• Deb Neubauer (Anusara, Anahata Yoga Center)
  • Kate O’Donnell (Ashtanga, Back Bay Yoga)
  • David Vendetti (Vinyasa, South Boston Yoga)
  • Taylor Wells (Power Yoga, Prana Power Yoga)

Meditation (1/4 cycle of 27 minutes) Led by Ek Ong Kar Singh

SAVE 9% OFF YOUR TICKET PURCHASE IF YOU USE PROMO CODE: PEACE

Visit Global Boston Mala to learn more!

-Eliza

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Om is more than a word – it is an intonation, like music or vibration.  It is made up of three Sanskrit letters, essentially “A” – “U” – “M”.  It is often said that the sound of Om contains in it all other sounds. In the Upanishads Om is considered to be an all-encompassing mystical entity- the voice of God, or as I like to think of it, the sound of the universe. As sacred texts declare, the vibration of Om is supposed to penetrate one’s soul, transcend the past, present and future, and reveal the truth.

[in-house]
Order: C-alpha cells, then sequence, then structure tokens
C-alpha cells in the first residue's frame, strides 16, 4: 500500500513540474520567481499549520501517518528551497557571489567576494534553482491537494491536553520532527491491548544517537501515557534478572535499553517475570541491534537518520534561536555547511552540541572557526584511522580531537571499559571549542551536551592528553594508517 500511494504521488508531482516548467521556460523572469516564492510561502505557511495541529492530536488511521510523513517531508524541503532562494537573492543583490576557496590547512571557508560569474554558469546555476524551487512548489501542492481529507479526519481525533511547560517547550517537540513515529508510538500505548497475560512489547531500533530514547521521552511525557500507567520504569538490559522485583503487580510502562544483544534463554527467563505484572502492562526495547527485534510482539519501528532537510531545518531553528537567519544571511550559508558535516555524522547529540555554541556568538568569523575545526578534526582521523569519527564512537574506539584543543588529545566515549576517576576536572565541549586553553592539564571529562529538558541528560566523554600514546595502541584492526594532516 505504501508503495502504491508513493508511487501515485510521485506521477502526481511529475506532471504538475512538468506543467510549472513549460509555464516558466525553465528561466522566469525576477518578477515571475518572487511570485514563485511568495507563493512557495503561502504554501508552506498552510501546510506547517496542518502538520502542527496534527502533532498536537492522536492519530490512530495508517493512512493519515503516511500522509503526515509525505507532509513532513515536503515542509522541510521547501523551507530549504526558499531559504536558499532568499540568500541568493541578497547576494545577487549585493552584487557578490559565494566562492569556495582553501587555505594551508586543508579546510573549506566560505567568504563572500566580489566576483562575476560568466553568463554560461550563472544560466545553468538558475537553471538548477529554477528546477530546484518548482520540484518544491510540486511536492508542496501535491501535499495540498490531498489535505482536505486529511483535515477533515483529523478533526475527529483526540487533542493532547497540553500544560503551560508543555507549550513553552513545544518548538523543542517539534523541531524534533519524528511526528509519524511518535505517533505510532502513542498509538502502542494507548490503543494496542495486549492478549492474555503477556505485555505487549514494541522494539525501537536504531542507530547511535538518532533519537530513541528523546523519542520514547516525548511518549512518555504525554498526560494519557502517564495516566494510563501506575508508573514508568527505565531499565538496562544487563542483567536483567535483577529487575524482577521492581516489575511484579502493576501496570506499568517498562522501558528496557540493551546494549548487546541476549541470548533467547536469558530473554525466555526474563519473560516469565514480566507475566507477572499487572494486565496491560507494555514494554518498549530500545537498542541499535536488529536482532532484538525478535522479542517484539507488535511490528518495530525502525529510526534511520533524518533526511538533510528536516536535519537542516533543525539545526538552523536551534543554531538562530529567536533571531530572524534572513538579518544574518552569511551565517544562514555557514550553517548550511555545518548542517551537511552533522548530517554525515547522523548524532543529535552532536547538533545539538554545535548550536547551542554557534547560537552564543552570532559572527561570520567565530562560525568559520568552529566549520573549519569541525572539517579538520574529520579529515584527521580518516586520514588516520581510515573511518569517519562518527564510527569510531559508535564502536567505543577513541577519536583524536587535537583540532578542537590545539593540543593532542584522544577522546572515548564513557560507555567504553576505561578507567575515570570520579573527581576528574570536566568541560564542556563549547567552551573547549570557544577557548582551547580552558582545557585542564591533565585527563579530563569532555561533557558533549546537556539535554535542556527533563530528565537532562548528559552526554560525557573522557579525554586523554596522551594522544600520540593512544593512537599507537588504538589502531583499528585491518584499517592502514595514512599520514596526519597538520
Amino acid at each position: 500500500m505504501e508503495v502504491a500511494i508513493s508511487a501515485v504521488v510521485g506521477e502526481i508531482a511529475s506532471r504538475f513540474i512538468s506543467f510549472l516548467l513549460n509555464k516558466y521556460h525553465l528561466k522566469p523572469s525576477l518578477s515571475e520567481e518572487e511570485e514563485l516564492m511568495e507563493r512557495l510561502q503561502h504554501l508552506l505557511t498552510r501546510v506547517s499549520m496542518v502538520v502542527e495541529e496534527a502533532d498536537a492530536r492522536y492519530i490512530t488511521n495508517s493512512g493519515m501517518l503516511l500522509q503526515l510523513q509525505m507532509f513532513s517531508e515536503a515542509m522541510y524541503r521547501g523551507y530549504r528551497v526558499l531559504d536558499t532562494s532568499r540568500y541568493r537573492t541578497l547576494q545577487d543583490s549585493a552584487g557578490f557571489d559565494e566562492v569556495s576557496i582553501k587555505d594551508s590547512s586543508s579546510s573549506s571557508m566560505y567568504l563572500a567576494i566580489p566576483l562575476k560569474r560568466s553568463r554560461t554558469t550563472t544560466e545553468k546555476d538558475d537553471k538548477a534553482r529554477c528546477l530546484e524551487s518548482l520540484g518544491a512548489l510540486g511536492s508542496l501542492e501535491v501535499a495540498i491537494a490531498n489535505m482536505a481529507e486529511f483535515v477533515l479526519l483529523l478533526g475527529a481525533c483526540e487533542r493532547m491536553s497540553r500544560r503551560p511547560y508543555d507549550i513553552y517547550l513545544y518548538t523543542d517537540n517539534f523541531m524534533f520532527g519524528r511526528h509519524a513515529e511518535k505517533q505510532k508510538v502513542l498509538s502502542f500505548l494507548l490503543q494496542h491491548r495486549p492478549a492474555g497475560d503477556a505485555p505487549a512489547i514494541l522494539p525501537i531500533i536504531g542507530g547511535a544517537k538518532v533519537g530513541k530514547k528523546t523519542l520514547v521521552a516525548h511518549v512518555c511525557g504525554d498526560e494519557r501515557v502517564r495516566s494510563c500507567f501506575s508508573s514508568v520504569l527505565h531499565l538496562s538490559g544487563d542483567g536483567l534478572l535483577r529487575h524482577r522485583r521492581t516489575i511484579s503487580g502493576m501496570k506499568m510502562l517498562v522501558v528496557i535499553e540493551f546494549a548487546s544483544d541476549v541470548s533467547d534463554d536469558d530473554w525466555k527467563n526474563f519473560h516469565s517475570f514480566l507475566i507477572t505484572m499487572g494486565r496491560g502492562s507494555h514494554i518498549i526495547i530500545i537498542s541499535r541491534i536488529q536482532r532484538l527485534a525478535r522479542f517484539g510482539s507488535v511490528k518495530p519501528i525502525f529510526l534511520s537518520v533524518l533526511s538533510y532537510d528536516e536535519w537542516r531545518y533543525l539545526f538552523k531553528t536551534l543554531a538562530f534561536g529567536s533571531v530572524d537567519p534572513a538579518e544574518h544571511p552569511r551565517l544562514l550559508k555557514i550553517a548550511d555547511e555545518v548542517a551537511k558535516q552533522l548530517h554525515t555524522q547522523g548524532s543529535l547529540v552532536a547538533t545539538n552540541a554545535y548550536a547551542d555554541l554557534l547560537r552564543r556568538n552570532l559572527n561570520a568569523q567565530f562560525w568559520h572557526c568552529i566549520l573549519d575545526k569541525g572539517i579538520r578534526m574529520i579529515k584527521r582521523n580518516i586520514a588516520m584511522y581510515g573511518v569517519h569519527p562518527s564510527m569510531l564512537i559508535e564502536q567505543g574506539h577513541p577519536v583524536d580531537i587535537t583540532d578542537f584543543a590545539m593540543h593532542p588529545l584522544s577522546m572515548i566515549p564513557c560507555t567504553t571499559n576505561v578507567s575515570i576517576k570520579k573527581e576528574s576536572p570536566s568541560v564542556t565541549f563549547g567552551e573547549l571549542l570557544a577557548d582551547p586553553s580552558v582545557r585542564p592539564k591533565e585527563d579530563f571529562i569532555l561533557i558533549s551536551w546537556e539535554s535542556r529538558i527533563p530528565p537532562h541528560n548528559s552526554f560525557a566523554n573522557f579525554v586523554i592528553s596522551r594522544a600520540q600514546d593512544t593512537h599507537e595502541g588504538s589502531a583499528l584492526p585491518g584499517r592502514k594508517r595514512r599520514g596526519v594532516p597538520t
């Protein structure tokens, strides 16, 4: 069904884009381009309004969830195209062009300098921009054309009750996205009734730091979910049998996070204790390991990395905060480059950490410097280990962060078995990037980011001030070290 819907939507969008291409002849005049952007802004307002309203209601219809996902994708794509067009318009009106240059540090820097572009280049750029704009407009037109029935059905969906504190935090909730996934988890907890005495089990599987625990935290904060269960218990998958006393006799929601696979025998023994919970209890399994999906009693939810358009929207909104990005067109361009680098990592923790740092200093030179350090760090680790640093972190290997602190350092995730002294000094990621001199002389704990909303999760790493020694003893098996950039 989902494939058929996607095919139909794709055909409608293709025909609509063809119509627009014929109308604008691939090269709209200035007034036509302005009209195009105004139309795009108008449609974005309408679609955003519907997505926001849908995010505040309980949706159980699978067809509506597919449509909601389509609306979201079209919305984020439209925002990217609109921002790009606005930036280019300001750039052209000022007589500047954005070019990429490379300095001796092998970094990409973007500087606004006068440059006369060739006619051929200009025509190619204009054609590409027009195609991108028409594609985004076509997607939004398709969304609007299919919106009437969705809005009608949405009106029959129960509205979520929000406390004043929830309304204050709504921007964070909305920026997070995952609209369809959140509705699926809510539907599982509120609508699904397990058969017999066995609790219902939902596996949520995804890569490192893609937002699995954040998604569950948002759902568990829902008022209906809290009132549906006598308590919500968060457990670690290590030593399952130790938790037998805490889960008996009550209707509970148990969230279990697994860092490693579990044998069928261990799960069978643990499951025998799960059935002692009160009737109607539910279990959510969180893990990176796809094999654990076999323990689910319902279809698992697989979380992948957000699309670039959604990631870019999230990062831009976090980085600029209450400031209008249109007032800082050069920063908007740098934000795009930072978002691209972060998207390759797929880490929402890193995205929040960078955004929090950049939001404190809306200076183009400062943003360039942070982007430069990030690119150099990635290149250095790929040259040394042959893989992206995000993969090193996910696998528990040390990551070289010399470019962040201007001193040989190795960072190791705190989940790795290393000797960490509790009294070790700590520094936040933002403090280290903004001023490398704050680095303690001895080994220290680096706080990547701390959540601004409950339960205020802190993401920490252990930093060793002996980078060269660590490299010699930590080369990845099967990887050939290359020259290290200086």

So the question remains: om or no om?

Having been a past practitioner at Jivamukti where they chant, A LOT, in their classes I have built up a tolerance to chanting in general.  I enjoy it- but on occasion and in the right place at the right time.  In fact, I have to admit I’m not one who enjoys chanting when I show up to a yoga class expecting to jump right into the physical aspect.